Both strength training and eating a meal rich in amino acids independently result in an increase in protein synthesis. Strength and muscle mass gains with training can be improved by optimizing nutrition. The increase in protein synthesis in both cases is dependent on a protein kinase called the mammalian target of rapamycin (mTOR). Strength training and amino acid ingestion (eating) activate mTOR in different ways. As a result, when both are done together, the effects add up and result in a larger effect than either strength training or eating alone. Proteins that result in a rapid and prolonged (~1 hour) increase in the amino acid leucine in the blood maximize the activation of mTOR and the increase in muscle protein synthesis and strength. A simple nutritional strategy is presented that can be used to maximize the adaptive response to strength training.

Reference Article:
SSE #123: Nutrition and the Molecular Response to Strength Training



          

SSE #122: Sodium Ingestion, Thirst and Drinking During Endurance Exercise

Hypertension is a serious medical condition and most medical scientific organizations recommend low or moderate sodium diets to the general population in order to reduce the risk of high blood pressure. Regular physical activity also reduces the risk of hypertension. Athletes lose sodium in sweat during exercise. The amount of sodium that is lost during endurance exercise depends on the sweating rate and the concentration of sodium in the sweat. In turn, sodium loss during exercise depends on individual factors, such as genetics, fitness and heat acclimatization, as well as the type, intensity and duration of exercise and the external environment. Given the loss of sodium in sweat, low sodium diets are not recommended for individuals who participate in long-term aerobic exercise. Sodium ingestion during or following endurance exercise will help to stimulate thirst and drinking as well as stimulate fluid retention by the kidney. Athletes should still monitor their blood pressure as they do their general health because no athlete is immune to hypertension. This is particularly important for older athletes, athletes with a genetic predisposition to hypertension, stroke or other cardiovascular disease. Strategies regarding hydration and sodium ingestion are discussed.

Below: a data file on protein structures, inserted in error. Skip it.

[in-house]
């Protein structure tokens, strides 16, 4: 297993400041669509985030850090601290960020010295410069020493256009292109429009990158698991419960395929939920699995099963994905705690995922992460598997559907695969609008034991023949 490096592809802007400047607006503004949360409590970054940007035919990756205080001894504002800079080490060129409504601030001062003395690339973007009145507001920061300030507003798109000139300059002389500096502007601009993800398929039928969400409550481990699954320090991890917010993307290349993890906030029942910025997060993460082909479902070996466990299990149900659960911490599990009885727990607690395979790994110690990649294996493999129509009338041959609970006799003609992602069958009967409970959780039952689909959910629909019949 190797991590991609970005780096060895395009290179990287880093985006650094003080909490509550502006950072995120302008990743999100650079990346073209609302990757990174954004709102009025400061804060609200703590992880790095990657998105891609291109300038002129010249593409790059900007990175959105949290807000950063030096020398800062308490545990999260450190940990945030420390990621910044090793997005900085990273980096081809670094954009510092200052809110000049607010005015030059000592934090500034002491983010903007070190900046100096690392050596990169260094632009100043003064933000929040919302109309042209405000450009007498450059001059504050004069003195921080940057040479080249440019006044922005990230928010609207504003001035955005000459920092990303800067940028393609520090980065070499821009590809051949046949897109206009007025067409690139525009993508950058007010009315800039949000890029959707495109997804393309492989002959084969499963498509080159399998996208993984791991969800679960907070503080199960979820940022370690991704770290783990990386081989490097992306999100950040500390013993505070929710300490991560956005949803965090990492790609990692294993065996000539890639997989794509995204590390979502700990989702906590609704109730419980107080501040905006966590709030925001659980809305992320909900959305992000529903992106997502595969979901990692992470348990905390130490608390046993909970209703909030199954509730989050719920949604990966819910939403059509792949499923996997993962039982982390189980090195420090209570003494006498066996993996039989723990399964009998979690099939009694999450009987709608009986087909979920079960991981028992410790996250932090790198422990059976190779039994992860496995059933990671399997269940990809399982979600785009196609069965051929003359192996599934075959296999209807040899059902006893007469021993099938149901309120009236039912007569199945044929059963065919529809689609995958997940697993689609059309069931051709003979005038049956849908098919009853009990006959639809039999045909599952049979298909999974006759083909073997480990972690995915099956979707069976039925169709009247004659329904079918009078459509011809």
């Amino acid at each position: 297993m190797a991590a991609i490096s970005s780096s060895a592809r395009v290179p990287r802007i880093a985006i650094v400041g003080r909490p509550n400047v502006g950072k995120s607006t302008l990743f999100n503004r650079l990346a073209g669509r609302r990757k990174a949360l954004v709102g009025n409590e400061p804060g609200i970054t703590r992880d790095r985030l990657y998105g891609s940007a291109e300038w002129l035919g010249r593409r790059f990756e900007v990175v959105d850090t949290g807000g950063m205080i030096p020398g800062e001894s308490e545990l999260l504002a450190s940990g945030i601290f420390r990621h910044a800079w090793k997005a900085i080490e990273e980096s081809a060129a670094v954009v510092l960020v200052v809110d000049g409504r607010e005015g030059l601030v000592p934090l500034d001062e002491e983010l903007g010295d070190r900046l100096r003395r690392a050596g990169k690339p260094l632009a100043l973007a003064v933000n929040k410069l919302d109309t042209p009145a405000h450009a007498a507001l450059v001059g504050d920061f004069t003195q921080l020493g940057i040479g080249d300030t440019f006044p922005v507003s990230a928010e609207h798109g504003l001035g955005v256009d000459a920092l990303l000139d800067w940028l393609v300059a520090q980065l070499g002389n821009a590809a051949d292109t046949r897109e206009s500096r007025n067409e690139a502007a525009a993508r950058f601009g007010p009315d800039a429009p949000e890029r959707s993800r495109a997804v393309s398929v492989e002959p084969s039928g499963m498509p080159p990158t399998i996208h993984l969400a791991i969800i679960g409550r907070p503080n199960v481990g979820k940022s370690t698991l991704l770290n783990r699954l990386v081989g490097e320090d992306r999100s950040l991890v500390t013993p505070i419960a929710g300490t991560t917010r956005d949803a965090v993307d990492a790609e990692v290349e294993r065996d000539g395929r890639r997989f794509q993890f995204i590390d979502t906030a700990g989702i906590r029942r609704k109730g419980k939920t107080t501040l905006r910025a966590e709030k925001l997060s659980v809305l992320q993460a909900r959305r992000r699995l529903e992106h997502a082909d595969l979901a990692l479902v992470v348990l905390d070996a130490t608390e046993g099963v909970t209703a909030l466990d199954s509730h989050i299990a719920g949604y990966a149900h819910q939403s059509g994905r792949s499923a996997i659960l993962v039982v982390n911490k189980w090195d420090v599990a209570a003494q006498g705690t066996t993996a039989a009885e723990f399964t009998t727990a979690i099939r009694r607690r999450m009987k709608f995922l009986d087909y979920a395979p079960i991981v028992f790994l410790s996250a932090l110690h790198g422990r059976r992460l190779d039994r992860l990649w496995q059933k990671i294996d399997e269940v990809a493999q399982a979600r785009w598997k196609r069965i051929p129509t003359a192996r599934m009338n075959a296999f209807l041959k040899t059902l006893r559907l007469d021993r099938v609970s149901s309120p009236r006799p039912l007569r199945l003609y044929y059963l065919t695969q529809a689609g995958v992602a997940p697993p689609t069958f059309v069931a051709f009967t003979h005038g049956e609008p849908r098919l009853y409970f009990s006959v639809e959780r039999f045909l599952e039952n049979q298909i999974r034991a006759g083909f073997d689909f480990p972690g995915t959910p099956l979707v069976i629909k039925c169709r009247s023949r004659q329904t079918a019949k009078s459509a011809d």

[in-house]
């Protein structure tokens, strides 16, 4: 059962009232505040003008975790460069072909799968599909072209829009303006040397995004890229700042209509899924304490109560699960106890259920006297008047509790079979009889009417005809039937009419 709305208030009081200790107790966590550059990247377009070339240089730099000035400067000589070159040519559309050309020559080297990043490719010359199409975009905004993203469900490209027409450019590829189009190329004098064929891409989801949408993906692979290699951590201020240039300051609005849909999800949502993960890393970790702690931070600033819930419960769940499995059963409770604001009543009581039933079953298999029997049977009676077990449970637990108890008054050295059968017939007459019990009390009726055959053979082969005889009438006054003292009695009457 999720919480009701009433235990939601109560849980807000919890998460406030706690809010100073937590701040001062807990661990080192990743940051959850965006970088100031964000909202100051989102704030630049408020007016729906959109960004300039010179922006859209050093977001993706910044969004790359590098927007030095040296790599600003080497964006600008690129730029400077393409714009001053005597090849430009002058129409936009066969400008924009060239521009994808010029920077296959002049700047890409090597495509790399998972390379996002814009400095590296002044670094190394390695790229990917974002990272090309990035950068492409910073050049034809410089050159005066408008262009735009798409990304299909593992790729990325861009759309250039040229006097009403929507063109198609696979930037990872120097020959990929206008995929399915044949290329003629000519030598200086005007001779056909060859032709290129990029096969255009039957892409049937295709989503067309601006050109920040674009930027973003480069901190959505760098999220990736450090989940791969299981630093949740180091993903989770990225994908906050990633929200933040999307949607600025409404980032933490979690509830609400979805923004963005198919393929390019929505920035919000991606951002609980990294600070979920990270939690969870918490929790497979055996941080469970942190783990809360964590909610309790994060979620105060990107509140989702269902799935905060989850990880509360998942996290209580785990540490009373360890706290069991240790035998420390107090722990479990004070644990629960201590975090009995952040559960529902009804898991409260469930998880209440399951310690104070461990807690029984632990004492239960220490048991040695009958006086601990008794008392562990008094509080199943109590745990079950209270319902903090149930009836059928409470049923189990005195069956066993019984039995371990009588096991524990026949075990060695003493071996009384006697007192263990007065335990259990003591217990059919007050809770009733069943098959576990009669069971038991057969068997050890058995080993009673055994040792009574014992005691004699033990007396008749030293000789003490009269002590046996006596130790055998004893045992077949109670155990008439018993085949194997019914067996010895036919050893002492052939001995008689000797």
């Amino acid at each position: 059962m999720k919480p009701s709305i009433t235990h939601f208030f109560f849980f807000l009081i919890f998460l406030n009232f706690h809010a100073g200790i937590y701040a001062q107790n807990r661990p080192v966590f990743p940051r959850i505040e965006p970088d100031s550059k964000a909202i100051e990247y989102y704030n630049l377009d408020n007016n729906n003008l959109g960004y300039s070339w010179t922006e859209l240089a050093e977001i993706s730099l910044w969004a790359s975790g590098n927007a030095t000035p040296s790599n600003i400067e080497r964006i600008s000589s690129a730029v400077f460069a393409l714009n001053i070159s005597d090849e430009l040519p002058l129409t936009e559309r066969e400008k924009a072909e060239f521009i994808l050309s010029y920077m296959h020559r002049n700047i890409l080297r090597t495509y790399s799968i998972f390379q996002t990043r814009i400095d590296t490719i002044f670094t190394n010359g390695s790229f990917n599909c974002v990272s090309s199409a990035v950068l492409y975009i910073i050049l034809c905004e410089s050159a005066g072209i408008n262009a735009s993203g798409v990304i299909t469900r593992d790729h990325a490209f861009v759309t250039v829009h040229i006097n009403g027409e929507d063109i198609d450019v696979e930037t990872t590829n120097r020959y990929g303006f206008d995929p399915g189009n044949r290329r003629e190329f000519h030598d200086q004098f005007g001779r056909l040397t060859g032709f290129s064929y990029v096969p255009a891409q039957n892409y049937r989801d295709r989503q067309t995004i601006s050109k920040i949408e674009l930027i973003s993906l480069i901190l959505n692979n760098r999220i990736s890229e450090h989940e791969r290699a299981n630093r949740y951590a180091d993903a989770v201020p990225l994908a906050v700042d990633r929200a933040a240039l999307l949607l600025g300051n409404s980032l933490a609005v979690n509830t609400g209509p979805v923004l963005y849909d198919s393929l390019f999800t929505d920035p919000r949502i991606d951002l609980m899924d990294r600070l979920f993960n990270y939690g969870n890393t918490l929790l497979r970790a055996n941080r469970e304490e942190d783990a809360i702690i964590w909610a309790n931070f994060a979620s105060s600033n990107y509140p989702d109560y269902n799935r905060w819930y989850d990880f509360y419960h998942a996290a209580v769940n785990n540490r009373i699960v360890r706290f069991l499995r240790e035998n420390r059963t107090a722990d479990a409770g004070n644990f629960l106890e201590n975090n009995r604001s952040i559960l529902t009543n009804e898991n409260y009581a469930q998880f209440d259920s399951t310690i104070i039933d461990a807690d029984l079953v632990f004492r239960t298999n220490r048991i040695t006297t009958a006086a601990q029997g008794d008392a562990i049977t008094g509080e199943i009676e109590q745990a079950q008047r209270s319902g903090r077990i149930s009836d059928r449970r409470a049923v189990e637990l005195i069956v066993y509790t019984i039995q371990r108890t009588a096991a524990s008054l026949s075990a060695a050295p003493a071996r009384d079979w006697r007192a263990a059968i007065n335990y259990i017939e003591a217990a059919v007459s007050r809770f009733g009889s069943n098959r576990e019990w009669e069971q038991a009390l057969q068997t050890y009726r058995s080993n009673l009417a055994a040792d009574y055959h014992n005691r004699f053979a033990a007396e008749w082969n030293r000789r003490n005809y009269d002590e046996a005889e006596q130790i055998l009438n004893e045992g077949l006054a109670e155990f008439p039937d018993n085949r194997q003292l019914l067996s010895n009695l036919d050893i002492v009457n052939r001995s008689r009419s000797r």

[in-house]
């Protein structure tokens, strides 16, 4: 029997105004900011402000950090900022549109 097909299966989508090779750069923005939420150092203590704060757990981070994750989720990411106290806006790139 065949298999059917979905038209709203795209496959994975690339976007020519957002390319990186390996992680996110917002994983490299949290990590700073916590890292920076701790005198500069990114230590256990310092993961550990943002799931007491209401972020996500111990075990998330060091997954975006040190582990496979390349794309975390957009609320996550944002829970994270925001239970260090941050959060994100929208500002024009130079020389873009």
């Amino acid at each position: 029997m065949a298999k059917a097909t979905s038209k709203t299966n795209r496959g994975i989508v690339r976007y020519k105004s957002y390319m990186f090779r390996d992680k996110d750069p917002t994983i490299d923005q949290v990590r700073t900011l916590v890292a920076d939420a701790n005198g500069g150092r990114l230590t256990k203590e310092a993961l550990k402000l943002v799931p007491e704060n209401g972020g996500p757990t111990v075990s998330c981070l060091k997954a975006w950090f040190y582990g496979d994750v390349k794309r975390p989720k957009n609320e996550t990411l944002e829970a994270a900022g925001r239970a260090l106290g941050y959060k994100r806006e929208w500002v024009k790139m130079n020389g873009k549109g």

Reference Article:
SSE #122: Sodium Ingestion, Thirst and Drinking During Endurance Exercise



            

SSE #120: Recovery Techniques for Athletes

Recovery is becoming increasingly important to the high-performing athlete in a bid to reduce fatigue and enhance performance. Common recovery techniques utilized by athletes include hydrotherapy, active recovery, stretching, compression garments and massage. Recovery is a relatively new area of scientific research and in the previous 5-10 years, there has been a significant increase in research examining both the effects of recovery on performance and potential mechanisms. Practical recovery strategies and future areas of research are discussed.

Reference Article:
SSE #120: Recovery Techniques for Athletes



          

SSE #119: Effects of Dietary Constituents on Cognitive and Motor Skill Performance in Sports

Cognitive performance, and motor skill performance are important determinants of success in many sports. Many dietary constituents have been purported to benefit acute cognitive and motor skill performance in athletes. Many of these constituents lack scientific support in athletes or sport-specific cognitive/motor skill tests. Various constituents and areas where more research is necessary are evaluated.

Reference Article:
SSE #119: Effects of Dietary Constituents on Cognitive and Motor Skill Performance in Sports



          

SSE #118: Carbohydrate Mouth Rinse: Performance Effects and Mechanisms

Carbohydrate feeding during moderate intensity endurance exercise is well known to delay fatigue and improve performance. The mechanisms behind the benefits of provision of exogenous carbohydrate are thought to involve maintenance of blood glucose levels and carbohydrate oxidation rates and sparing of liver, and perhaps, muscle glycogen. A growing number of studies have now shown that rinsing the mouth with a carbohydrate-containing solution is associated with improved high intensity endurance exercise performance of 2-3%. Brain imaging studies have identified areas of the brain activated when carbohydrate is in the mouth, and it is likely that mouth rinsing carbohydrate results in afferent signals capable of modifying motor output. Practical implications and areas of future research are discussed.